Taste and Smell
Gustatory and Olfactory- taste and smell
. . . “No” is also the most common answer a child says who has sensory incompatibility to new foods. Taste, the gustatory sense, and smell, the olfactory sense, overlap in function. Smell not only enhances taste, it is the first step to digestion. When smelling food our brain anticipates eating and turns on the digestive juices in our stomach to prepare for what we will eat. Smell can also create the opposite effect.
Most of us have particular foods we just don’t want to eat, the spice is too hot or the texture makes us avoid these foods. Even smelling these foods can alert our gag reflex to be on the lookout. Some people are so sensitive that seeing the food or even hearing about that food can turn them off.
There are many myths about pregnancy cravings, I don’t personally know anyone who craved pickles and ice-cream while pregnant. Other cravings I have heard of, or wanting more of something during pregnancy. During pregnancy more blood flow through the body and particularly in the mouth and nose heightens these senses. It is a survival instinct, heightened sense of smell we can find the nutrients we are missing. I for one am so glad that Pepperidge Farms’ Milano Cookies lists Folic Acid on their ingredient list, I used that excuse a lot.
Craving, and even eating, odd things while pregnant is known as Pica. Avoiding foods based on smell and taste can be sensory incompatibility. A heightened ability to detected parts of a smell, the spices or vegetables, can be overwhelming to some. Not only do foods smell, cigarettes, rubber product like tires (and now playgrounds) plants and people have their own distinct smells. Kids with SPD might be the first to detect a fire!
Smells also help with memory; they help us bookmark events in our lives. When a child is processing smells more than the average nose it can be a source of distraction, food avoidance and sometimes nausea. Smell can elicit memories, maybe the last time the food that smell came from was eaten, it tasted really badly to that person. So instead of positively anticipating a good meal, a child could become anxious about an impending stomach ache.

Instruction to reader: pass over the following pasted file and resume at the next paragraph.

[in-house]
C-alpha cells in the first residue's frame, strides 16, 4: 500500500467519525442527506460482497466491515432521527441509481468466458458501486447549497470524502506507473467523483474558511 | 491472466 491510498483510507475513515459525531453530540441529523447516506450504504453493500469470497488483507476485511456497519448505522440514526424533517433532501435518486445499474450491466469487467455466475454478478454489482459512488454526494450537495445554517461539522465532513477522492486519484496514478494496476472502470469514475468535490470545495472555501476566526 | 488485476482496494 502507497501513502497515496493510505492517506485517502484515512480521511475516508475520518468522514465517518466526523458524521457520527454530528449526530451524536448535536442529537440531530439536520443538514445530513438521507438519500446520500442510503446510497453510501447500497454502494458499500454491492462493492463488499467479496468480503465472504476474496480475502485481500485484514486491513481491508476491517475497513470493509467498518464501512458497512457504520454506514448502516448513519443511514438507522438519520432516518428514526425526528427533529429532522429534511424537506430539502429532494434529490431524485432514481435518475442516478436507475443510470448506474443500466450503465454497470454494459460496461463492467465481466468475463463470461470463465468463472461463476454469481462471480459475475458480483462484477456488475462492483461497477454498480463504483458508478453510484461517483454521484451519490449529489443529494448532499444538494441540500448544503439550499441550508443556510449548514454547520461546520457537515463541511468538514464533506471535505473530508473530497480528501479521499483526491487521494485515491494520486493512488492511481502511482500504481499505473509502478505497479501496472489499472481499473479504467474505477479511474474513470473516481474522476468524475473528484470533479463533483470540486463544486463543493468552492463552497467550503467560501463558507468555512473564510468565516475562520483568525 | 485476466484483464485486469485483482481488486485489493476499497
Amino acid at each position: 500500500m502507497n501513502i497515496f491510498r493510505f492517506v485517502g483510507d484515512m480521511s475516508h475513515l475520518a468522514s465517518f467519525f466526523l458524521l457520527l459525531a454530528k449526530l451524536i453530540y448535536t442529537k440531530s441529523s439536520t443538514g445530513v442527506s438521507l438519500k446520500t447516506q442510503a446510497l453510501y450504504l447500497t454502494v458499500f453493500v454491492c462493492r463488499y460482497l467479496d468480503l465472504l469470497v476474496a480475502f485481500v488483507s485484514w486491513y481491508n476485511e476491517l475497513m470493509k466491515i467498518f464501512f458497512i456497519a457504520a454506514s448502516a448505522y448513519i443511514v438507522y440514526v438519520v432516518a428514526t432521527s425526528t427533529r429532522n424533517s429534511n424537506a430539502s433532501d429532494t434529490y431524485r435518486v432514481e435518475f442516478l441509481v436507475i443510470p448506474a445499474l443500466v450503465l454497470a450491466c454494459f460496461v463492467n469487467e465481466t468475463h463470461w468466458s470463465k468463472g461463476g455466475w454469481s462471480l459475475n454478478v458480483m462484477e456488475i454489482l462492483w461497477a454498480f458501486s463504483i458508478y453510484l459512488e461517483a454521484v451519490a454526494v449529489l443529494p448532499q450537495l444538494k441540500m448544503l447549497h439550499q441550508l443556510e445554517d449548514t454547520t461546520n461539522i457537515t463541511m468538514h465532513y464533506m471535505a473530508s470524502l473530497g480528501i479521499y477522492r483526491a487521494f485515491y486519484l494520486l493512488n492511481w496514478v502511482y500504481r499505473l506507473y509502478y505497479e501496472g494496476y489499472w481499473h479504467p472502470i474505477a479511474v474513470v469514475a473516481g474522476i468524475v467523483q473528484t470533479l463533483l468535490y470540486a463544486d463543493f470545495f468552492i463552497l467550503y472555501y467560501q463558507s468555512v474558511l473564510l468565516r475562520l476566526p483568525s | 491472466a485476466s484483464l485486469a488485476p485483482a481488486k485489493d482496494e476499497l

Taste and eating is combined with the tactile sense, how items in your mouth feel. We also take in temperature and pressure, as in how hard to chew or swallow. We know the difference between ice-cream and steak without seeing it. For sensory incompatibility, it could just be texture; cold and smooth might turn on the gag reflex and then a mess.
Proprioception is also involved in eating, the chewing part. We don’t consciously think about how hard to chew, but we do it anyway. A good sign that a child is having sensory incompatibility is wet chewed up clothes. Look at the pencils of a child trying to organize their sensory processing, or erasers, all are a good clue. A child that is in sensory incompatibility crisis could try to fix the problem with chewing, an entire sleeve might end up being the victim, wet, wrinkled and stretched out.
While it may seem worth the battle to fight over dinner, think twice about how your child sees it, how the smell and the food make him physically feel.